I mentioned earlier that I was going to sign up a group of students to the photo sharing site Flickr.
They’re there now.
During the last two weeks or so, they’ve been busy uploading photos taken with their cell phone cameras and discussing these images amongst themselves in English. The
photo project gallery page here on Tawawa displays everyone’s most recent upload and provides easy access to all the other photos.
Obviously, this isn’t a photography class; this is about the conversations that can evolve around the images posted and about English as a medium of actual communication. Some students have already ventured beyond the immediate group of their classmates and they are communicating with some of the thousands of users that Flickr has worldwide.
Which is great.
I don’t want to lock my students into a “distance learning” course. Instead, I’m trying to give them access to the conversations conducted out here on the Internet. To me, photos seem as good a starting point as any, and Flickr as good and delightful a community as the best of them.
So this project is meant to be open: if you want to talk to my students, sign up for a free Flickr account and fire away!
Bonus link: Yukiko’s photos on Flickr.
Rudolf….this is fantastic! I had no idea you had proceeded with this project. Is this part of the coursework in one of your classes, or is this something extra curricular for the students?
Also, is there any way to track ‘conversations’ they have with other Flickr members?
Flickr is very much with it when it comes to making all the shiny new toys available. There are XML feeds both for photostreams and for comments. I had to poke around a bit, but I managed to put together a list of everyone’s comment feeds and I plugged that list into my Bloglines account. I’ve been toying with the idea of dragging those feeds onto the Web and displaying them in a sort of bulletin board interface, yet there may not be enough practical benefit to warrant the effort.
The feeds, obviously, only give me access to what happens on the student pages. If the students go out and talk to other Flickr users on other pages, I can’t keep track of that with the technology at hand.
However, during course sessions I ask the students to report on their activities, on the problems they have using the technology, on the joys and frustrations they experience. This gives me an additional handle on what’s going on.
And yes, this is a course. There’s no syllabus and it involves a fair amount of improvisation on my part, but it’s intended as a cross between a hands-on intro to the technology, a conversation and a composition class.
The technology part may be the most straightforward bit. These are freshmen, straight from high school, where no effort was made to teach even basic computing. So I’m teaching them how to save and retrieve files on their Windows boxes, how to link to URLs etc.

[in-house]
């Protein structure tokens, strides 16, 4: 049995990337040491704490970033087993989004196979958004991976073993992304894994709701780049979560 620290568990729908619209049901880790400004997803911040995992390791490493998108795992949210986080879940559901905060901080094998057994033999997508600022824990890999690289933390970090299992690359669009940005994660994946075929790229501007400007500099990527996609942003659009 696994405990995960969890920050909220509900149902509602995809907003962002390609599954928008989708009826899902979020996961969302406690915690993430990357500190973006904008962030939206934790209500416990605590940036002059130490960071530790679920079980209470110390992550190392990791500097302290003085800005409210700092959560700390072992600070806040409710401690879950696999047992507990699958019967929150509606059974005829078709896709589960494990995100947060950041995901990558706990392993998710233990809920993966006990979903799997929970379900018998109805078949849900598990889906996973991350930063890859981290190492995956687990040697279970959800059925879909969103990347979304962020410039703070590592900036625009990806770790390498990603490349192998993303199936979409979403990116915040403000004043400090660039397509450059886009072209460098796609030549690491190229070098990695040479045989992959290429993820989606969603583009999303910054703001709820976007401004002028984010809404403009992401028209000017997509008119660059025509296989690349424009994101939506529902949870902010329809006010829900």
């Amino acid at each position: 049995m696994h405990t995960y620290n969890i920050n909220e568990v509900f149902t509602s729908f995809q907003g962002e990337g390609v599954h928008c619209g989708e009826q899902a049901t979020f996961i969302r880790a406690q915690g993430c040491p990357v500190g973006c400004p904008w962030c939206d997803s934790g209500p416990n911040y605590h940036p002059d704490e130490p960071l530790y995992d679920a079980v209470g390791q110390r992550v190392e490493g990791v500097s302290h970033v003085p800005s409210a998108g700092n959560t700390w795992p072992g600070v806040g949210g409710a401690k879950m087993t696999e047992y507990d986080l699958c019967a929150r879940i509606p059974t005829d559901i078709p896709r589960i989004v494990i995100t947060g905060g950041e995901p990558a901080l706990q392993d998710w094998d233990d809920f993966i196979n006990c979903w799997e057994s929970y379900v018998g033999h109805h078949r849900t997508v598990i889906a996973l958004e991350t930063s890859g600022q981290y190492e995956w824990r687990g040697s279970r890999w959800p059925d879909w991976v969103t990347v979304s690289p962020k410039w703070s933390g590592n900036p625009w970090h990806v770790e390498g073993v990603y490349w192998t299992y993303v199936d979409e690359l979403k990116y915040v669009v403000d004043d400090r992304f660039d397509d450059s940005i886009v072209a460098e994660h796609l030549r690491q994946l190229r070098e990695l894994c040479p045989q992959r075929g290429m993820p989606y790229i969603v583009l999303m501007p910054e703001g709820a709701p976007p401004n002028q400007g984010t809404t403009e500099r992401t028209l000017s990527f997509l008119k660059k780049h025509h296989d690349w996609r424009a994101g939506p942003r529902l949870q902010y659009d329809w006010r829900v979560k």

The conversation part takes place both online and off. The main idea is that the photos serve as starting points for “descriptions” and comment threads, thus creating an environment in which the students can jointly explore topics of their own choosing. Then there’s the, if you wish, meta-level of the mailing list and the Flickr Group I started, where we use a message board. And of course there’s the classroom where we talk about what we’re doing, which involves some straight old-fashioned instruction, but which I try to handle as a conversation as well.
Then there’s the composition part: right now I’m trying to impress a couple of formalities on them (no space before punctuation marks, one space after, etc.), but once everyone is reasonably familiar with the technology, I will insist they move from short captions to some extended writing.
There have been claims that the prevalence of cell phones creates a
computer literacy problem among Japan’s youth. I’m not sure such criticism places the blame where it belongs, but clearly the gap is there. I think my Flickr project can negotiate and bridge the gap: I’m meeting the students where they and their cell phones are, and I’m asking them to translate and extend their communicative skills, which they clearly do have, both into their second language and into a wider network.
Also: when you’re logged in to Flickr and go to your home page, there’s a Comments you’ve made link. This gives you a list of all the photos you’ve commented on and highlights the number of comments made on each picture since you commented; very nifty for tracking the threads you’ve participated in.
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